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Re: edebug question - context of calling function


From: jan
Subject: Re: edebug question - context of calling function
Date: 17 Oct 2003 11:35:57 -0700
User-agent: Gnus/5.09 (Gnus v5.9.0) Emacs/21.1

"David Vanderschel" <address@hidden> writes:

> I sometimes put a source breakpoint in my code to catch a particular
> error condition.  When such a conditional breakpoint fires, the
> actual problem, though recognized in the called function, is often
> attributable to the calling function.  What I want to do then is to
> look around at the state of the calling function at the time it
> called the function which invoked edebug.  I can instrument the
> calling function; but, when in the debugger, I cannot see how to pop
> the context stack so that I can look around at the variables in the
> calling program.  What am I missing?

If I understand you correctly, you want to walk up the stack and look
at the local variable in the functions along the way. I had a quick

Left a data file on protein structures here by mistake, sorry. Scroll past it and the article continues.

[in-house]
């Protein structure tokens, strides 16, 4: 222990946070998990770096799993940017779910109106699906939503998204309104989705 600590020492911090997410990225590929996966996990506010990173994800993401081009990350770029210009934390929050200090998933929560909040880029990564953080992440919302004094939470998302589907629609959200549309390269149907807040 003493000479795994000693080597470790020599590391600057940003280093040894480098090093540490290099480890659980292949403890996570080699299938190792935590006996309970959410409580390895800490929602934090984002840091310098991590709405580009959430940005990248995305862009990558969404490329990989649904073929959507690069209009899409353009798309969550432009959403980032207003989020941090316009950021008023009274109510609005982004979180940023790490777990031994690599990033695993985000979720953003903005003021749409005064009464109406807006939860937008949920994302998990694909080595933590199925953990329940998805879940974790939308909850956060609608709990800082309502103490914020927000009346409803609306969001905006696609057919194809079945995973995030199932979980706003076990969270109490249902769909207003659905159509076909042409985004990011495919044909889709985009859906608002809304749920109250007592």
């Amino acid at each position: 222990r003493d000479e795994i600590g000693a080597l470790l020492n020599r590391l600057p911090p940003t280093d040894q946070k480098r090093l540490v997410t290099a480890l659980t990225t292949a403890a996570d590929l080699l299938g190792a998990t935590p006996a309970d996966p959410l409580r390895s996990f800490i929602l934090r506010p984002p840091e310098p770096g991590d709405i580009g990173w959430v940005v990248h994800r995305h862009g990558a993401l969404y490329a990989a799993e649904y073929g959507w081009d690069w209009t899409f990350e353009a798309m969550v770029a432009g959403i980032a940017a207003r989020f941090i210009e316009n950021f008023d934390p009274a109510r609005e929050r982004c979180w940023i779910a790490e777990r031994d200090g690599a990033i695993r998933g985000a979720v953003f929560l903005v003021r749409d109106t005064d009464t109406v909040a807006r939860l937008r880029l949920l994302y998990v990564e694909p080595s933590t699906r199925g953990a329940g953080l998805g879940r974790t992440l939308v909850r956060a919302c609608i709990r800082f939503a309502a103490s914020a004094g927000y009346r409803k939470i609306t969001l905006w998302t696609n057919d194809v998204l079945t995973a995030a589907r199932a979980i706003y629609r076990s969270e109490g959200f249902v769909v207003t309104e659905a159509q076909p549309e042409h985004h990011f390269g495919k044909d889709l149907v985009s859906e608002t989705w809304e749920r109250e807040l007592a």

look and both edebug and the standard emacs debugger seem to be
missing this feature. However, it may not be necessary because elisp
is a dynamically scoped language, for example:

(defun function1 ()
  (let ((a 1)
        (b 2))
    (list a b (function2) a b)))

(defun function2 ()
  (let ((b 3)
        (c 4))
    (edebug)
    (setq a 5
          b 6)
    (+ b c)))

(function1)

when you hit the (edebug) breakpoint in function2 you can just eval
`a' because it is still in scope. You probably already knew this and
want to inspect variables like `b' which have been shadowed by the let
in function2. In this case, I would just move the breakpoint up to the
calling function and make the condition on it more clever so it only
fires under the circumstances you want.

-- 
jan






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